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When? -- does it occur
cycle with AA index:
A Great Auroral Substorm. The great auroral substorm
over the Southern Hemisphere as observed with
Dynamics Explorer 1 from 0202 to 0517 UT on 13 June 1983
is shown here in a 16-image sequence. Substorm onset is observed with the first image of the sequence,
at upper left. The aurora advances poleward in the midnight sector for ~ 2 ½ hours (the first 12
images) as the spacecraft approaches auroral latitudes and lower altitudes. With the last four images the aurora is observed
to decline in luminosity and the area of the dark polar cap increases as the aurora retreats to lower latitudes
in the midnight sector. The passband of the optical filter is 136-165 nm, for which the dominant responses
are from emissions in the LBH bands of molecular nitrogen. The terrestrial ring current, as measured with
the Dst index, is observed to grow rapidly during the expansive phase of this substorm. Hourly averages of
the Dst index decrease by 150 nT (nanoteslas) in the four-hour period beginning with substorm onset.
Auroras occur during magnetic substorms,
an example of which is shown here. The northward component of the Earth's magnetic
field measured at a series of magnetic obseratories across Canada (top
four lines: Great Whale River to Yellowknife) and Alaska (bottom
two lines: College and Barrow). Each vertical tick mark is
100 nT. At about 0850 UT (universal time, or Greenwich mean time)
the Canadian stations show a sudden decrease in intensity of the magnetic
field due to an electric current nearly overhead in the westward direction
(at an altitude of about 100 km). Such a "line current" creates a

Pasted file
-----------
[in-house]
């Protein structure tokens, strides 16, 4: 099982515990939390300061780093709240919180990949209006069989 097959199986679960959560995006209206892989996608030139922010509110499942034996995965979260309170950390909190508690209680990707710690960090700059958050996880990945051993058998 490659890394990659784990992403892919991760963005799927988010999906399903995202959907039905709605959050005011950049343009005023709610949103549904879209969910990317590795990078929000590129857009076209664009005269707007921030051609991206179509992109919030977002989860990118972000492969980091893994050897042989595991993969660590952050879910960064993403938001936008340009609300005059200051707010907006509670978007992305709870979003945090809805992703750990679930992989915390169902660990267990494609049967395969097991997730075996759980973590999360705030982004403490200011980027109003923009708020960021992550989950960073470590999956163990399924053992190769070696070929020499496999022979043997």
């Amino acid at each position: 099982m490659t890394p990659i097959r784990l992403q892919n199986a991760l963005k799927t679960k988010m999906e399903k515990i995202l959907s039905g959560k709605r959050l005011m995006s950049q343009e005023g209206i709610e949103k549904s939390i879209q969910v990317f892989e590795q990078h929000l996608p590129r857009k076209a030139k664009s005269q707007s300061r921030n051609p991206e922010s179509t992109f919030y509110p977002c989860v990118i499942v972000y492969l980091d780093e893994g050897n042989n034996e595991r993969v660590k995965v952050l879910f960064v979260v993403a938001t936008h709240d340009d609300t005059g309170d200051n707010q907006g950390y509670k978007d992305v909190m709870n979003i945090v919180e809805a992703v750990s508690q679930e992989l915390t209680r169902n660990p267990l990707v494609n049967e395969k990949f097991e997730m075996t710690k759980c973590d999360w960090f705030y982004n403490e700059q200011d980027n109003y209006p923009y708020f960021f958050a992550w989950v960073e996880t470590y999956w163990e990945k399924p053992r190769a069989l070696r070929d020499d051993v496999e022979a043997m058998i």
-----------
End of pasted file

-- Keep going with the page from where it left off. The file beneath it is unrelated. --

magnetic field that is southward below the current. At about 0920
UT the two Alaskan stations observe a sudden change, with the College trace
going first positive (an eastward current), then negative. These
magnetic variations are limited in location to the auroral oval; thus the
name substorm in contrast to a magnetic storm, which is worldwide.
A magnetic storm is observed worldwide.
Large substorms often occur during the development of the magnetic
storm main phase. Magnetic variations at both College (near Fairbanks),
Alaska and Honolulu, Hawaii. Note the long period of magnetic activity
at College, and especially the identification of substorms when the station
rotated to local midnight at 1000 UT. In both the Honolulu H trace
and the College H trace, note the sudden increase in the H component at
0000 UT. This is called a "sudden commencement" and is seen worldwide.
It is caused by a sudden compression of the entire magnetosphere due to
an increase in pressure of the solar wind. At about 0330 UT, the
H trace at Honolulu decreases to a minumum at about 0530 UT. This
decrease is called the main phase of a magnetic storm. Such a decrease
would be observed at mid and low latitude locations around the globe.
It takes many hours, even days, for the Earth's magnetic field to recover.
This large decrease in the magnetic field is due to an increase in the
intensity of the Earth's trapped radiation, mainly protons, creating a
westward electric current in a loop around the Earth near the equator at
a distance of about 3 Earth radii. This current is called the "ring
current". Such a current loop creates a magnetic field with a southward
component inside the loop (on the ground), opposite to the Earth's field
from internal sources.
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Last updated: 7/26/00
Above is background material for archival reference only.